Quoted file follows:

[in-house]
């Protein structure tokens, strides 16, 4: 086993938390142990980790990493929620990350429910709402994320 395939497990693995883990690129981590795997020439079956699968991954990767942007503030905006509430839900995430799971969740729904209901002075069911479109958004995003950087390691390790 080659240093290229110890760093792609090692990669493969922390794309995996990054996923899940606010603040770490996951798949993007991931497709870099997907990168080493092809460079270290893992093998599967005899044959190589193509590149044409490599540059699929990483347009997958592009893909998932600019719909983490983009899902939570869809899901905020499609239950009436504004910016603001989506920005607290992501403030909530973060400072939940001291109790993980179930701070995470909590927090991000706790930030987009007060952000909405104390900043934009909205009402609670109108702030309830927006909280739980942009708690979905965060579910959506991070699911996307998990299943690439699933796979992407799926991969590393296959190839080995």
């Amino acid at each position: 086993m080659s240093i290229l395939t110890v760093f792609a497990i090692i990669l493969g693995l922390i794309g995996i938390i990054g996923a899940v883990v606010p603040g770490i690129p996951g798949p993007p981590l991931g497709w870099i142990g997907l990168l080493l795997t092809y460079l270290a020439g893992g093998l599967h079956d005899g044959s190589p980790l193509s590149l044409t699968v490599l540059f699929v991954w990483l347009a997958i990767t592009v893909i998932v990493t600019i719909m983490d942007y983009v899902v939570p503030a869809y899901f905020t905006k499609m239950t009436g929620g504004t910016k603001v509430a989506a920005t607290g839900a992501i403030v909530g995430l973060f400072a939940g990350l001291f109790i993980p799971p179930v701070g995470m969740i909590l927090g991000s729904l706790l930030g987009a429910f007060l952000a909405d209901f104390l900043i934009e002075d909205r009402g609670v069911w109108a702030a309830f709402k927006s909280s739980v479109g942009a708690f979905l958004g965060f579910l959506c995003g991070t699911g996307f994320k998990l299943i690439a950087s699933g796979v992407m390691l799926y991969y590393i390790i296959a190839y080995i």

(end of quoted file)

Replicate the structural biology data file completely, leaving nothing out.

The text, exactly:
[in-house]
């Protein structure tokens, strides 16, 4: 086993938390142990980790990493929620990350429910709402994320 395939497990693995883990690129981590795997020439079956699968991954990767942007503030905006509430839900995430799971969740729904209901002075069911479109958004995003950087390691390790 080659240093290229110890760093792609090692990669493969922390794309995996990054996923899940606010603040770490996951798949993007991931497709870099997907990168080493092809460079270290893992093998599967005899044959190589193509590149044409490599540059699929990483347009997958592009893909998932600019719909983490983009899902939570869809899901905020499609239950009436504004910016603001989506920005607290992501403030909530973060400072939940001291109790993980179930701070995470909590927090991000706790930030987009007060952000909405104390900043934009909205009402609670109108702030309830927006909280739980942009708690979905965060579910959506991070699911996307998990299943690439699933796979992407799926991969590393296959190839080995």
């Amino acid at each position: 086993m080659s240093i290229l395939t110890v760093f792609a497990i090692i990669l493969g693995l922390i794309g995996i938390i990054g996923a899940v883990v606010p603040g770490i690129p996951g798949p993007p981590l991931g497709w870099i142990g997907l990168l080493l795997t092809y460079l270290a020439g893992g093998l599967h079956d005899g044959s190589p980790l193509s590149l044409t699968v490599l540059f699929v991954w990483l347009a997958i990767t592009v893909i998932v990493t600019i719909m983490d942007y983009v899902v939570p503030a869809y899901f905020t905006k499609m239950t009436g929620g504004t910016k603001v509430a989506a920005t607290g839900a992501i403030v909530g995430l973060f400072a939940g990350l001291f109790i993980p799971p179930v701070g995470m969740i909590l927090g991000s729904l706790l930030g987009a429910f007060l952000a909405d209901f104390l900043i934009e002075d909205r009402g609670v069911w109108a702030a309830f709402k927006s909280s739980v479109g942009a708690f979905l958004g965060f579910l959506c995003g991070t699911g996307f994320k998990l299943i690439a950087s699933g796979v992407m390691l799926y991969y590393i390790i296959a190839y080995i």